The Ramsar Secretariat, which shares headquarters with The World Conservation Union (IUCN), in Gland, Switzerland, manages the day-to-day activities of the Convention.
The MedWet Initiative, with its Secretariat in Athens, provides a model for regional wetland cooperation now being emulated by regional initiatives under the Convention in many parts of the world.
Nationally, each Contracting Party designates an Administrative Authority as its focal point for implementation of the Convention.
Countries are encouraged to establish National Wetland Committees, involving all government sectors dealing with water resources, development planning, protected areas, biodiversity, tourism, education, development assistance, etc. Participation by NGOs and civil society is also encouraged.
Ramsar Sites facing problems in maintaining their ecological character can be placed by the country concerned on a special list, the "Montreux Record", and technical assistance to help solve the problems can be provided.
Eligible countries can apply to a Ramsar Small Grants Fund and Wetlands for the Future Fund for financial assistance to implement wetland conservation and wise use projects.
Tools to help you
For World Wetlands Day, 2 February every year, the Secretariat prepares a number of promotional and educational materials for wide distribution free of charge. More here...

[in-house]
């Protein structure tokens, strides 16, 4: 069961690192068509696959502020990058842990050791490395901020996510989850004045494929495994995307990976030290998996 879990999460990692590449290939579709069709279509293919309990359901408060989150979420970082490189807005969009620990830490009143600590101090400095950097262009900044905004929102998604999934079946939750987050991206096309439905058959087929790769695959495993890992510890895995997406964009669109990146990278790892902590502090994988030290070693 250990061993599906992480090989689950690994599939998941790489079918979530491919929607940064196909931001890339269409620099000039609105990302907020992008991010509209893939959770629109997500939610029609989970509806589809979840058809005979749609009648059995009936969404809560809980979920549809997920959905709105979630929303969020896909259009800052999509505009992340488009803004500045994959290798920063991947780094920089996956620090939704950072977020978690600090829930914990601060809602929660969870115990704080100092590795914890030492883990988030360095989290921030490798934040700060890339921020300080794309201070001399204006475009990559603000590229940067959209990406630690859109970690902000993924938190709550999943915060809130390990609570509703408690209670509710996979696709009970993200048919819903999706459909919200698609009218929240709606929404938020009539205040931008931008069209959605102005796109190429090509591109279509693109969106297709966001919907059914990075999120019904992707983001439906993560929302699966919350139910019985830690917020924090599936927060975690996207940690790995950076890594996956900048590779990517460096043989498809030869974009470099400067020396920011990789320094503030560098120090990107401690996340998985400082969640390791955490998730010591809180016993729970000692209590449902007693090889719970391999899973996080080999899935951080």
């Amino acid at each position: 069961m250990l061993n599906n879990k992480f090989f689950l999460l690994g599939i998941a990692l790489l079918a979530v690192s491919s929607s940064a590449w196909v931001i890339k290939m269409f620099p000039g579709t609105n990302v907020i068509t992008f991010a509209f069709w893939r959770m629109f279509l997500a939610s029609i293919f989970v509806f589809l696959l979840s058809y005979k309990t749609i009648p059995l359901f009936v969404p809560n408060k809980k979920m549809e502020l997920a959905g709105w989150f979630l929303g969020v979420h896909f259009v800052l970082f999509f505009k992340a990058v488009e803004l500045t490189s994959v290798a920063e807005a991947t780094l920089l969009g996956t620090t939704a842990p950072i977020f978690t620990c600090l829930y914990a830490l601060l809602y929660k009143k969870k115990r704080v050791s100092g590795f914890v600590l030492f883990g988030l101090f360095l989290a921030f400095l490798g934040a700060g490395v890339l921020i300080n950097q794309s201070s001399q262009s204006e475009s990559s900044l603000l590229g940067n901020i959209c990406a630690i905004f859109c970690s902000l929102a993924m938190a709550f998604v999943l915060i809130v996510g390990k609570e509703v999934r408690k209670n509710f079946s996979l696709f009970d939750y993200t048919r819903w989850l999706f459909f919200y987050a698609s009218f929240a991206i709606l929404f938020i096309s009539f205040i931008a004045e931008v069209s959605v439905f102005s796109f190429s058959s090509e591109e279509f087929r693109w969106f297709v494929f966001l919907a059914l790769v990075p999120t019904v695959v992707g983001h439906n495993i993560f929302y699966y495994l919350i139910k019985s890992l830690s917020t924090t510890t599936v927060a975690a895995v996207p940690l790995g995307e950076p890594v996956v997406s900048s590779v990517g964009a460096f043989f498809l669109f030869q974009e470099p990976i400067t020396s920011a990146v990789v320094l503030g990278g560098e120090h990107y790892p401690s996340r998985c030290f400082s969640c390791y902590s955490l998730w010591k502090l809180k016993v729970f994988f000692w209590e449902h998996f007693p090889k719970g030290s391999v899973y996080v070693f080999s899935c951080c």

The Ramsar Manual and the Ramsar Info Pack are available in the publications section.
The Convention works closely with other environment-related global and regional conventions. It has Joint Work Plans or MOUs with the Conventions on Biological Diversity, Combating Desertification, Migratory Species, and World Heritage, as well as UNESCO's Man and the Biosphere programme. The Secretariat also works with funding institutions such as the World Bank and the GEF and with river basin management authorities such as those for Lake Chad and the Niger Basin.
The Convention has five formally recognized International Organization Partners - BirdLife International, International Water Management Institute (IWMI), Wetlands International, the World Conservation Union (IUCN), and the World Wide Fund for Nature (WWF) - which help the Parties by providing expert technical advice at global, national, and local levels, as well as field level assistance.
The Secretariat has collaborative relations with many other non-governmental organizations as well, such as the Society of Wetland Scientists, The Nature Conservancy, the International Association for Impact Assessment, and the Wildfowl and Wetlands Trust, and includes many others as permanently invited participants in its scientific and technical work.
Who pays for all this?
The Conference of the Parties adopts a core budget administered by the Ramsar Secretariat, to which each Party pays a percentage related to its contribution to the United Nations budget. Many countries and other donors also make contributions to special Ramsar projects, including, for example, the Ramsar Small Grants Fund, Wetlands for the Future, the Swiss Grant for Africa, and, from the private sector, the Evian Project with the Danone Group and Biosphere Connections with the Star Alliance airline network.
The first edition of this brochure was published with support from the Danone/Evian Project.